Installers and building owners would be well advised to start thinking about fire-retardant FT-6/CMP because if Marek Kapuscinski and other industry experts have their way it will soon be a necessary...
March 1, 2006
Installers and building owners would be well advised to start thinking about fire-retardant FT-6/CMP because if Marek Kapuscinski and other industry experts have their way it will soon be a necessary requirement in all new commercial structures across Canada.
Kapuscinski, product engineering cable director for Belden CDT’s networking division, is a member of a special committee formed by the Cable Fire Research Association (CFRA) seeking to correct a situation that is both ludicrous and potentially dangerous.
Under current National Building Code (NBC) regulations, if you reside in Ontario or the city of Vancouver, FT-6 is mandatory, but if you are anywhere else in this country be it Halifax, N.S. or Whistler, B.C., the more flammable FT-4 is acceptable even though tests reveal it will generate 40 times more smoke if a blaze erupted.
To be more specific, if you are sitting in an office building in Ottawa there are smoke controls, but across the river in Hull, Que. there are none.
Kapuscinski describes that as “crazy,” which is why the ultimate goal is to seek changes to the National Building Code that would make FT-6 mandatory across the country. “One day there is going to be a serious fire,” he says. “I don’t want to have to say at that point we were sitting on the sidelines hiding behind the NBC.”
According to the CFRA, as communication and data cabling proliferate, commercial buildings are becoming increasingly vulnerable to fires that spread via combustible cabling in plenums and concealed spaces.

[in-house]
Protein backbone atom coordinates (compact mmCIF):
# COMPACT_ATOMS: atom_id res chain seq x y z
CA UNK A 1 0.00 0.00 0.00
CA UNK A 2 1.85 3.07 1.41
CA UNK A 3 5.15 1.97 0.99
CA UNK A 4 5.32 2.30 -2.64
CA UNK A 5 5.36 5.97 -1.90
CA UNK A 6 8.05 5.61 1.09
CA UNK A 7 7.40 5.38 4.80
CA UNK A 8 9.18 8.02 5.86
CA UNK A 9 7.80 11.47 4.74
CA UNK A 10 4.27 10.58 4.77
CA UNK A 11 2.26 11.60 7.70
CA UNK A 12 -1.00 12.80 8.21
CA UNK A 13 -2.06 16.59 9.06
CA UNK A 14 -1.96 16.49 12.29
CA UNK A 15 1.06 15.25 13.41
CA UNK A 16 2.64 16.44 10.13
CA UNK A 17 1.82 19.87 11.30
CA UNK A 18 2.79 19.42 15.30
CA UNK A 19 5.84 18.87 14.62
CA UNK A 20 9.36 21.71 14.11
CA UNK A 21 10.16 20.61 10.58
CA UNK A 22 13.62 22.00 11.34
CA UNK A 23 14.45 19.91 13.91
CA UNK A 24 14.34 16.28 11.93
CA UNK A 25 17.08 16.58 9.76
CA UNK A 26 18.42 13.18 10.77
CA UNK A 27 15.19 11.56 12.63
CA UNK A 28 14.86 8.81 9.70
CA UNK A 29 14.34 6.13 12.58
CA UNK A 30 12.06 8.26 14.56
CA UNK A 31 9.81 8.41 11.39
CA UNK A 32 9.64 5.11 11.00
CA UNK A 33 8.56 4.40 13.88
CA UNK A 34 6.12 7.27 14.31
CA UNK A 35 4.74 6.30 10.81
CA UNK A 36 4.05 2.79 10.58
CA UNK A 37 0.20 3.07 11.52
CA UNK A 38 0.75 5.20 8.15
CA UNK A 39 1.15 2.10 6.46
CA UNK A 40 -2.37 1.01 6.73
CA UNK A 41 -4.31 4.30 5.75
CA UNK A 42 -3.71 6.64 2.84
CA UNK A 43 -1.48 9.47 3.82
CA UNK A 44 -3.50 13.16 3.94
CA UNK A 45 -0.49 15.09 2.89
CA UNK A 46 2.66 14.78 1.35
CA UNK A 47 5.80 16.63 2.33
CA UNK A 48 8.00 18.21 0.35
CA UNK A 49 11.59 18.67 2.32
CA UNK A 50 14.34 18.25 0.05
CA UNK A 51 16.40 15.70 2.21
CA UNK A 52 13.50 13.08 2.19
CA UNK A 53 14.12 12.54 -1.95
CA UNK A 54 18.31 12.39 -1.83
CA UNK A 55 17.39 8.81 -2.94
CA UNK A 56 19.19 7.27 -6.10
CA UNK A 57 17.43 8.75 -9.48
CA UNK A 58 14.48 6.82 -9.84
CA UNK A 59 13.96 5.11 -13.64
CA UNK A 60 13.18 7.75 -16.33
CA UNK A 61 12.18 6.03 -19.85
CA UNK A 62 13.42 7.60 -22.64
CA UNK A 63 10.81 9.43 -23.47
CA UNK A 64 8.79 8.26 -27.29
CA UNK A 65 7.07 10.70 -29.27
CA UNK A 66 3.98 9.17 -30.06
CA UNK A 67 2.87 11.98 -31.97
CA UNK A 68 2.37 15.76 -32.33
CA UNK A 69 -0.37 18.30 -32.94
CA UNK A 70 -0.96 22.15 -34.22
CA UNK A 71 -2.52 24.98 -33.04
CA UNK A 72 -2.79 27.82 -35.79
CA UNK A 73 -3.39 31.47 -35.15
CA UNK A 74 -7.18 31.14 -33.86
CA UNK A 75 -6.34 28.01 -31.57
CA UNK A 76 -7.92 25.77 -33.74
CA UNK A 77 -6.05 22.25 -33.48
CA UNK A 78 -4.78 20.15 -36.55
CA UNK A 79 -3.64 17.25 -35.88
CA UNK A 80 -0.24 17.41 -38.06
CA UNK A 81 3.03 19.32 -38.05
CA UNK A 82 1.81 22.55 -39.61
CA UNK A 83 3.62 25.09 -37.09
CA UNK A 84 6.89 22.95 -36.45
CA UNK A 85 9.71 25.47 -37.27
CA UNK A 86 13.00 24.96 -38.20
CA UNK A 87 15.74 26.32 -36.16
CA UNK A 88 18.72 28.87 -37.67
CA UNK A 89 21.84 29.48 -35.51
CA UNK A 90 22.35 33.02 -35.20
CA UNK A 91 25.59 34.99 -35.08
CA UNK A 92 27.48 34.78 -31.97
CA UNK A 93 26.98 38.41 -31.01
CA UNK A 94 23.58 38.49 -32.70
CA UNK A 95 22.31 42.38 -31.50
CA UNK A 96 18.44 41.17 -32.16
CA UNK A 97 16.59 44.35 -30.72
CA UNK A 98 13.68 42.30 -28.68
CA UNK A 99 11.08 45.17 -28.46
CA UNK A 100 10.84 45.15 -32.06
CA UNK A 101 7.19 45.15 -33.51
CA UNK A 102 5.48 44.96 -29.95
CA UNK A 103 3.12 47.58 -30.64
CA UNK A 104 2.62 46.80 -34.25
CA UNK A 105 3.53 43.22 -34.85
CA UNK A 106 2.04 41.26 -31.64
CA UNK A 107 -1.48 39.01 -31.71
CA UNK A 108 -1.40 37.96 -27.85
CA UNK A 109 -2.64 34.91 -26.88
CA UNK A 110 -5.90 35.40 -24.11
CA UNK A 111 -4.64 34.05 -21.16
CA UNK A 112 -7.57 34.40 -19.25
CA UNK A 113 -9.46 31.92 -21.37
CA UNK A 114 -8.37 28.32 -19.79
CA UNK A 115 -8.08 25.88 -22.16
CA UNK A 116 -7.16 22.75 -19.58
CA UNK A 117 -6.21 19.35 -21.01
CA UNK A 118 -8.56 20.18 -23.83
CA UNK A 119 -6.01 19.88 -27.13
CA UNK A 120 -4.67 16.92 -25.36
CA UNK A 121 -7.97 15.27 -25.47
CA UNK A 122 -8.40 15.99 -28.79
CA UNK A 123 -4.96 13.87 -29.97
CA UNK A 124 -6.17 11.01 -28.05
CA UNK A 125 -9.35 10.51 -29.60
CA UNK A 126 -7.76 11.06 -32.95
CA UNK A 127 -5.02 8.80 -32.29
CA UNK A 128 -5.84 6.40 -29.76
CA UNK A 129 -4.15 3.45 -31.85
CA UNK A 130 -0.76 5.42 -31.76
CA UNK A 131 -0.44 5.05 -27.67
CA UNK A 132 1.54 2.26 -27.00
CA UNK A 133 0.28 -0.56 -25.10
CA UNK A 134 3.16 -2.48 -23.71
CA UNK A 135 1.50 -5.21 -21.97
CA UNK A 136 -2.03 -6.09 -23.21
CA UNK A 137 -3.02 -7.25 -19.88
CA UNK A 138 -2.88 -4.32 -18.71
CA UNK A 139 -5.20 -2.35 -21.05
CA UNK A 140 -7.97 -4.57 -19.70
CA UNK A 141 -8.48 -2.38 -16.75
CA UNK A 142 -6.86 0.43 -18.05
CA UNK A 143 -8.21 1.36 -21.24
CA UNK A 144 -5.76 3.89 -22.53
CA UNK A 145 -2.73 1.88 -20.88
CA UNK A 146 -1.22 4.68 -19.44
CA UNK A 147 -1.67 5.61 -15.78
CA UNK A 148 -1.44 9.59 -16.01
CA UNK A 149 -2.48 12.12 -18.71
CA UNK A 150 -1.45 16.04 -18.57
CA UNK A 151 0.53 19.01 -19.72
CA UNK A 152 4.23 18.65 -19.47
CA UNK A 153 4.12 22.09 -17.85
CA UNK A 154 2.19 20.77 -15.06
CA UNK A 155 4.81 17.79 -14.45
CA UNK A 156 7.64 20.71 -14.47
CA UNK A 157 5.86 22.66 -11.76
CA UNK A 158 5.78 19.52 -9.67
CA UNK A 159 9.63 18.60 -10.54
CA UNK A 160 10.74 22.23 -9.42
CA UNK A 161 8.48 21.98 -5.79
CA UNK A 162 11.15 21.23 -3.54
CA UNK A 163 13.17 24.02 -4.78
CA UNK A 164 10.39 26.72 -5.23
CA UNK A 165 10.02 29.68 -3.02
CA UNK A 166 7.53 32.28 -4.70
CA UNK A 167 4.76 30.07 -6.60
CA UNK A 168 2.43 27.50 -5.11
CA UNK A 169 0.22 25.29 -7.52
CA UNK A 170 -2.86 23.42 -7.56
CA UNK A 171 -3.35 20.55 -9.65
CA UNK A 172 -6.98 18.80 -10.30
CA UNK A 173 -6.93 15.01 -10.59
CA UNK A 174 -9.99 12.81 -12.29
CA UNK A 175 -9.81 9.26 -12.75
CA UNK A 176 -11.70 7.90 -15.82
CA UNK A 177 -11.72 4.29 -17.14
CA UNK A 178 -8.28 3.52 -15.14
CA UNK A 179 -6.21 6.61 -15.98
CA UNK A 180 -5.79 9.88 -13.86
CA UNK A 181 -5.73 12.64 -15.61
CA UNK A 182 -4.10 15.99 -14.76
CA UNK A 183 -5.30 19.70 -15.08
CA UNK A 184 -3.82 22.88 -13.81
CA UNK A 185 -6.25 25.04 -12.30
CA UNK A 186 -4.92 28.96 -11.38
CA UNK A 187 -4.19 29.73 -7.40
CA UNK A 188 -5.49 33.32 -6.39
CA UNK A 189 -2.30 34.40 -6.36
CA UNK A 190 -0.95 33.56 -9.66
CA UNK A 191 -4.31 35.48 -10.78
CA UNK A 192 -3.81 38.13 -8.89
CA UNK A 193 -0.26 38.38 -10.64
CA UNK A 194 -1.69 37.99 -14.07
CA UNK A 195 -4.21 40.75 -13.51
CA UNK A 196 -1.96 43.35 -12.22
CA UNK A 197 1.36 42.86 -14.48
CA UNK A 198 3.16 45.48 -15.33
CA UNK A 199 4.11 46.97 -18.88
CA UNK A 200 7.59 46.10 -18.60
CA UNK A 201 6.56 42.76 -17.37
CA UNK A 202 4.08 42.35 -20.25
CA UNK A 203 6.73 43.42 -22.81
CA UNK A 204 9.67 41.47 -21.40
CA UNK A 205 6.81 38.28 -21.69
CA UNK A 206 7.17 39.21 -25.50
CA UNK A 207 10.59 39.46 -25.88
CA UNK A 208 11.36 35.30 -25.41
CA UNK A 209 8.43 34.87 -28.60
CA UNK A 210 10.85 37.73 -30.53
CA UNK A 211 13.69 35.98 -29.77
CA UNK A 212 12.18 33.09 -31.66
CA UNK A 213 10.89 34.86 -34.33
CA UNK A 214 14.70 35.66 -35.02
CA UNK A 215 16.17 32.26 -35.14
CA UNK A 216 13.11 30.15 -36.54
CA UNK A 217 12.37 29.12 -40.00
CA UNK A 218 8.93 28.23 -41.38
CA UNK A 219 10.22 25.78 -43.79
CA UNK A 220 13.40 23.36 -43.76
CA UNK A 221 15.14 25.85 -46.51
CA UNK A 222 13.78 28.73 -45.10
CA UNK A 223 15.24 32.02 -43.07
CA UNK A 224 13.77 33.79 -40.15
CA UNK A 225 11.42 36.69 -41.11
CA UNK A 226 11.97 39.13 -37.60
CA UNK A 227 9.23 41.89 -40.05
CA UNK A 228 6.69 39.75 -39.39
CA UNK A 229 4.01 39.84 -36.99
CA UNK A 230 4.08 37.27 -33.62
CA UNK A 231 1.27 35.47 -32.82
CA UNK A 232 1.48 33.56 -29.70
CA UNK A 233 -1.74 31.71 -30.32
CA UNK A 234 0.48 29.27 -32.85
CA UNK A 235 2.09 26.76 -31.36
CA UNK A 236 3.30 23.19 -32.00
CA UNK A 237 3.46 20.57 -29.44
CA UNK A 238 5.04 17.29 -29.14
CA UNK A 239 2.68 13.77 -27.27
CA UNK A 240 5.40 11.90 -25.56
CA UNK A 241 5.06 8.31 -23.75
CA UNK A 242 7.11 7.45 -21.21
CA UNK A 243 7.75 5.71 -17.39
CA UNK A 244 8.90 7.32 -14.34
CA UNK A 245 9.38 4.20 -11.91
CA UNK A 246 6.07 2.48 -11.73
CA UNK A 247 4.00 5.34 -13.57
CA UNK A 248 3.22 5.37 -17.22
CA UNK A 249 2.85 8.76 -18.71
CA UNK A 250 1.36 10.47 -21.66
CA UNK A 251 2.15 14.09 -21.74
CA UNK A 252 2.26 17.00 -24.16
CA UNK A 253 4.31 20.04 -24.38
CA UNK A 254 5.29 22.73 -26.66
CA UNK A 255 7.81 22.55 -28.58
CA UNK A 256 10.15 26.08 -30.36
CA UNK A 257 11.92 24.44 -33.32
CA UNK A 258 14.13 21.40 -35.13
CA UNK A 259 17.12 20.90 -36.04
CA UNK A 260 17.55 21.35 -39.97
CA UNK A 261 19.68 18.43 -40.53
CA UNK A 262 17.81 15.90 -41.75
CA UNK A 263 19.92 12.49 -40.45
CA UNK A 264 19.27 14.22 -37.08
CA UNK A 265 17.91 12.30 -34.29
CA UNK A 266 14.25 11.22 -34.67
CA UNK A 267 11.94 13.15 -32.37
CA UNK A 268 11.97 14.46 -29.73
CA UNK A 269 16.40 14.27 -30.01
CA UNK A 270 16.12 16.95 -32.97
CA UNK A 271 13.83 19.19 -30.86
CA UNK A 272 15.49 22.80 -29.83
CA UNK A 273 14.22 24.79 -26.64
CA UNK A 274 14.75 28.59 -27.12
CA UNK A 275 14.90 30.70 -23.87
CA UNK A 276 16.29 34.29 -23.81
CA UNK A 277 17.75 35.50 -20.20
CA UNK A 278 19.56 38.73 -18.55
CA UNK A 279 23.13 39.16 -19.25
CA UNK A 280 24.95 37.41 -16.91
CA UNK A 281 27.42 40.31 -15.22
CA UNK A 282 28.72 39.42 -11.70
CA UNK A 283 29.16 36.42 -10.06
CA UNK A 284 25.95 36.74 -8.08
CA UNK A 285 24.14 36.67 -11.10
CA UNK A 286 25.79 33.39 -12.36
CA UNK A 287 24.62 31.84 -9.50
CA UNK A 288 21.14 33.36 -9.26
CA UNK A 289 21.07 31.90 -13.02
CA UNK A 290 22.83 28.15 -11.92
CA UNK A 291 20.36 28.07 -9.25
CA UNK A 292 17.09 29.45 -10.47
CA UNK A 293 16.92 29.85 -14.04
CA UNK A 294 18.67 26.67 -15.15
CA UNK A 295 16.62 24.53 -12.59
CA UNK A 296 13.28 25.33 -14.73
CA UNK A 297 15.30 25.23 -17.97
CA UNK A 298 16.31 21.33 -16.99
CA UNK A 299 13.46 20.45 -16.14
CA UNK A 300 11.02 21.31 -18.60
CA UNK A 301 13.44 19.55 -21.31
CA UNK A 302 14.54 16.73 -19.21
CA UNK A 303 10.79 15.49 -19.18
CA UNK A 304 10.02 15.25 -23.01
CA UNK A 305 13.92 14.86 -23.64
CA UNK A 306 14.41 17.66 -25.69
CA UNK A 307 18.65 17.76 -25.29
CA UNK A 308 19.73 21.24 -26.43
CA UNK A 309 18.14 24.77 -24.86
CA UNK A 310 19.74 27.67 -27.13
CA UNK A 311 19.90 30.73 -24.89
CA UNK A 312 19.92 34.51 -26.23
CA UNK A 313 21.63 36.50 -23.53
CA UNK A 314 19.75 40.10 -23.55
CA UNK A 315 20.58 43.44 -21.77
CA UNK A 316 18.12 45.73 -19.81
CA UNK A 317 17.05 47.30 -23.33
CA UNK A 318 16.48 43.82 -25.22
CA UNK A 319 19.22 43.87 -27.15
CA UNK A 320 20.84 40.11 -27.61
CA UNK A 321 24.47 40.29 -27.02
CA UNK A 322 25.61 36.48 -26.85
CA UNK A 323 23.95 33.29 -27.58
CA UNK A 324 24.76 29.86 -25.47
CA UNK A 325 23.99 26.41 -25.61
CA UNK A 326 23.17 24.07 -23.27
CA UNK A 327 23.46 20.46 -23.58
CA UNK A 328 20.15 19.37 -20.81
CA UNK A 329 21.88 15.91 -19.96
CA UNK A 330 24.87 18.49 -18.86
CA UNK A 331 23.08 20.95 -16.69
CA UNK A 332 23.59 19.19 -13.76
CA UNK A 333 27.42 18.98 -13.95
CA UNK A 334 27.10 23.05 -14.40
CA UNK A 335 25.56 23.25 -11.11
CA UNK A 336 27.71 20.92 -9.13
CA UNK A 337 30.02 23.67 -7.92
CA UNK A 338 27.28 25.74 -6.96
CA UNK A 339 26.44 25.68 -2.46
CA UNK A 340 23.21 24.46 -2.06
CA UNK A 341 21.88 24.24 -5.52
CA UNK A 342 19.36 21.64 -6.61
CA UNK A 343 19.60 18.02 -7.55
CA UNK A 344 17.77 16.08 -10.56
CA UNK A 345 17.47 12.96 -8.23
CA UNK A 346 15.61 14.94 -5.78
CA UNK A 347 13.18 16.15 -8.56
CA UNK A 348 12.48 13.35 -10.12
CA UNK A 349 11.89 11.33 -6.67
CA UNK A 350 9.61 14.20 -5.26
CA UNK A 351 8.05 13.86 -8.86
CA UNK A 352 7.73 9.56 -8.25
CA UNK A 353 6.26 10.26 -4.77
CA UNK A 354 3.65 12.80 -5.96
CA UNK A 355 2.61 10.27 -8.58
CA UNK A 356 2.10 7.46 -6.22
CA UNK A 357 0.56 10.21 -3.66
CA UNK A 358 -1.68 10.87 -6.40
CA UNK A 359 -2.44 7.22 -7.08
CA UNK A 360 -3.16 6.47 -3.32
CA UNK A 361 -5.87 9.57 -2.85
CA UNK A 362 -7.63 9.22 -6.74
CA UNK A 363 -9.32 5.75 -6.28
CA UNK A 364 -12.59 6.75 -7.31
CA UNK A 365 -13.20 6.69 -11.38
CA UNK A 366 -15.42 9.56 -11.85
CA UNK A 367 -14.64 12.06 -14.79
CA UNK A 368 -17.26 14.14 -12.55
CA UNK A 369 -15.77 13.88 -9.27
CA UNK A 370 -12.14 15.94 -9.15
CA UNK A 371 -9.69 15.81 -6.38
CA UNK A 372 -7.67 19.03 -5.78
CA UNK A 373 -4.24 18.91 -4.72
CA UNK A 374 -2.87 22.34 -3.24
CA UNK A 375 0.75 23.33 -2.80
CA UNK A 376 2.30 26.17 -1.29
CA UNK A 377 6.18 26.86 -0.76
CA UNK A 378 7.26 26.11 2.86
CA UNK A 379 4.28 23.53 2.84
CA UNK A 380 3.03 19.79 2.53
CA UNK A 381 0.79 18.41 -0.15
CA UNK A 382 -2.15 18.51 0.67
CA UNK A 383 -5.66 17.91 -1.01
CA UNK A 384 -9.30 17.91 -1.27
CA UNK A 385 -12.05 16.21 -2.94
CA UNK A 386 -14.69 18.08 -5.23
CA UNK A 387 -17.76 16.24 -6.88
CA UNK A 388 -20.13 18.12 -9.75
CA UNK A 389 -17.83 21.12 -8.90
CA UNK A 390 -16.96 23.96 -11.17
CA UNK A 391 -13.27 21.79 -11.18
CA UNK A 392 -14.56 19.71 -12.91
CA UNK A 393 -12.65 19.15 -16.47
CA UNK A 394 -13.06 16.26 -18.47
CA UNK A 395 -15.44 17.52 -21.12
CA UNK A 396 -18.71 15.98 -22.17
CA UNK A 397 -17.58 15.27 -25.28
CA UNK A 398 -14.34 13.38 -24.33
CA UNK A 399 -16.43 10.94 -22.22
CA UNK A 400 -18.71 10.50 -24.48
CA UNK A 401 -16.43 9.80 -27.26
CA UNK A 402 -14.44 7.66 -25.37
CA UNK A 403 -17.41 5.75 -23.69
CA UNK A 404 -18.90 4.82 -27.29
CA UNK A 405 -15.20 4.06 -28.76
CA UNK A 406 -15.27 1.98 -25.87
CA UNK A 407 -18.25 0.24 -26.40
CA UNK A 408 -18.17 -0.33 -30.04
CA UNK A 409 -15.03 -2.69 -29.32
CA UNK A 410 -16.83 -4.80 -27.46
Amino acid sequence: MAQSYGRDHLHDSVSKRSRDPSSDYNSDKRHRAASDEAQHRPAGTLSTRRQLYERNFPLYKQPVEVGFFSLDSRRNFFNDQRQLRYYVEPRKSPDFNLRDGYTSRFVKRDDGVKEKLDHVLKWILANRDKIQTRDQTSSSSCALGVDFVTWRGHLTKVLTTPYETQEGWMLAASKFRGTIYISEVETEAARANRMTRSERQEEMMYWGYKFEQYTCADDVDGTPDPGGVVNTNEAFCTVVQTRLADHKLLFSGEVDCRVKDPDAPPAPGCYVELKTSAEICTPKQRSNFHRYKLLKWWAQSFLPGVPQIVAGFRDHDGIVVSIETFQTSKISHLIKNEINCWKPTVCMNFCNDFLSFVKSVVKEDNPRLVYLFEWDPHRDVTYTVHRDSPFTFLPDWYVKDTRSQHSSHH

One such blaze occurred seven years ago in London, England and is known as the Seven Dials Fire. A CFRA fact sheet states that a “small fire started in a video editing company office in a Covent Garden warehouse, and escaped into the plenum space above the office via combustible cabling
“Despite a quick response to the building, firefighters were unable to contain or determine the centre of the fire. A thick black smoke emanated throughout building, and an oily film covered the facemasks of the firefighters. The fire was barely contained after a lengthy and dangerous effort, which ultimately destroyed the warehouse and threatened the neighbourhood.”
Other fires have occurred at Heathrow Airport, Rockefeller Centre, Dusseldorf Tower, the Credit Lyonaisse Bank in Paris, the Bangkok President Tower in Thailand and the Garly Building in Hong Kong.
“Hopefully, Canadians can soon agree that some smoke controls are needed on plenum datacom cabling – and that FT-6 becomes adopted as a national norm without waiting for the next building code re-issue scheduled for 2010,” Kapuscinski says.
He notes that if the proposed change is made, the FT-4 cables will still be allowed in some applications such as single dwelling residential homes, or commercial buildings equipped with suitably rated conduits.
Jim Young, technical sales manager with Commscope Solutions Canada Inc., suggests that moving forward and making FT-6 mandatory makes sense for it removes all sorts of uncertainty.
Yes, it is more expensive than FT-4, which creates a sticky situation for any installer bidding for a job outside Ontario or Vancouver. After all, why would anyone suggest FT-6 when FT-4 is acceptable in say a branch office in Red Deer, Alta.?
“It would be a good idea if they (installers) offered up different alternatives and talked about liabilities with cables, but typically they don’t,” says Young.
That is a pity for the liability factor alone should be enough to start everyone thinking about switching, whether you need to or not.